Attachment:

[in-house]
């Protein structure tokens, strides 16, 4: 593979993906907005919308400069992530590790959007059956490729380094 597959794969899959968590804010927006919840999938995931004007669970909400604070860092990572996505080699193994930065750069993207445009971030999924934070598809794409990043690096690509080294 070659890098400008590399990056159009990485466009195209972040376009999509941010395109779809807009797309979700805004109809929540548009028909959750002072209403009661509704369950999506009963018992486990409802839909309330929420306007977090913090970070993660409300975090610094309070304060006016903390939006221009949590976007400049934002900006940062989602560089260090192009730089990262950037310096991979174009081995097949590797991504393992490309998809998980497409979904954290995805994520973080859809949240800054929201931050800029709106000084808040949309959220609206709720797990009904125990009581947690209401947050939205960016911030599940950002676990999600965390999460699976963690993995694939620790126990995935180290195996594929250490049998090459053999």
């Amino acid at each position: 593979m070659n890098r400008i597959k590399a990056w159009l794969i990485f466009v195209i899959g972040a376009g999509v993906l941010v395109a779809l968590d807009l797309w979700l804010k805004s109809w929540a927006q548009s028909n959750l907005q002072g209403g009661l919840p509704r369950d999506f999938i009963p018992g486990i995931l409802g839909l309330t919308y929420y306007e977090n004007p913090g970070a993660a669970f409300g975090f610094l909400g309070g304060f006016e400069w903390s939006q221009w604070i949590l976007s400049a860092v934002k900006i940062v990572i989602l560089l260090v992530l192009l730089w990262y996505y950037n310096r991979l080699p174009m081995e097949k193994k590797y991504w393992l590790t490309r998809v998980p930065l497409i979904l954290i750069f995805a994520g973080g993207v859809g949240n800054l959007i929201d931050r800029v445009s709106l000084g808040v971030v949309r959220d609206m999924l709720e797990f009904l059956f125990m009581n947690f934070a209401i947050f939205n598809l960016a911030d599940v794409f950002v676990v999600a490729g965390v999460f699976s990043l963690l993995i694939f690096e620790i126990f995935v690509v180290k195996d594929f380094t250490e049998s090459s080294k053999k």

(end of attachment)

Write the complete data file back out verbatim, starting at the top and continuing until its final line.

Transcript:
[in-house]
């Protein structure tokens, strides 16, 4: 593979993906907005919308400069992530590790959007059956490729380094 597959794969899959968590804010927006919840999938995931004007669970909400604070860092990572996505080699193994930065750069993207445009971030999924934070598809794409990043690096690509080294 070659890098400008590399990056159009990485466009195209972040376009999509941010395109779809807009797309979700805004109809929540548009028909959750002072209403009661509704369950999506009963018992486990409802839909309330929420306007977090913090970070993660409300975090610094309070304060006016903390939006221009949590976007400049934002900006940062989602560089260090192009730089990262950037310096991979174009081995097949590797991504393992490309998809998980497409979904954290995805994520973080859809949240800054929201931050800029709106000084808040949309959220609206709720797990009904125990009581947690209401947050939205960016911030599940950002676990999600965390999460699976963690993995694939620790126990995935180290195996594929250490049998090459053999």
């Amino acid at each position: 593979m070659n890098r400008i597959k590399a990056w159009l794969i990485f466009v195209i899959g972040a376009g999509v993906l941010v395109a779809l968590d807009l797309w979700l804010k805004s109809w929540a927006q548009s028909n959750l907005q002072g209403g009661l919840p509704r369950d999506f999938i009963p018992g486990i995931l409802g839909l309330t919308y929420y306007e977090n004007p913090g970070a993660a669970f409300g975090f610094l909400g309070g304060f006016e400069w903390s939006q221009w604070i949590l976007s400049a860092v934002k900006i940062v990572i989602l560089l260090v992530l192009l730089w990262y996505y950037n310096r991979l080699p174009m081995e097949k193994k590797y991504w393992l590790t490309r998809v998980p930065l497409i979904l954290i750069f995805a994520g973080g993207v859809g949240n800054l959007i929201d931050r800029v445009s709106l000084g808040v971030v949309r959220d609206m999924l709720e797990f009904l059956f125990m009581n947690f934070a209401i947050f939205n598809l960016a911030d599940v794409f950002v676990v999600a490729g965390v999460f699976s990043l963690l993995i694939f690096e620790i126990f995935v690509v180290k195996d594929f380094t250490e049998s090459s080294k053999k």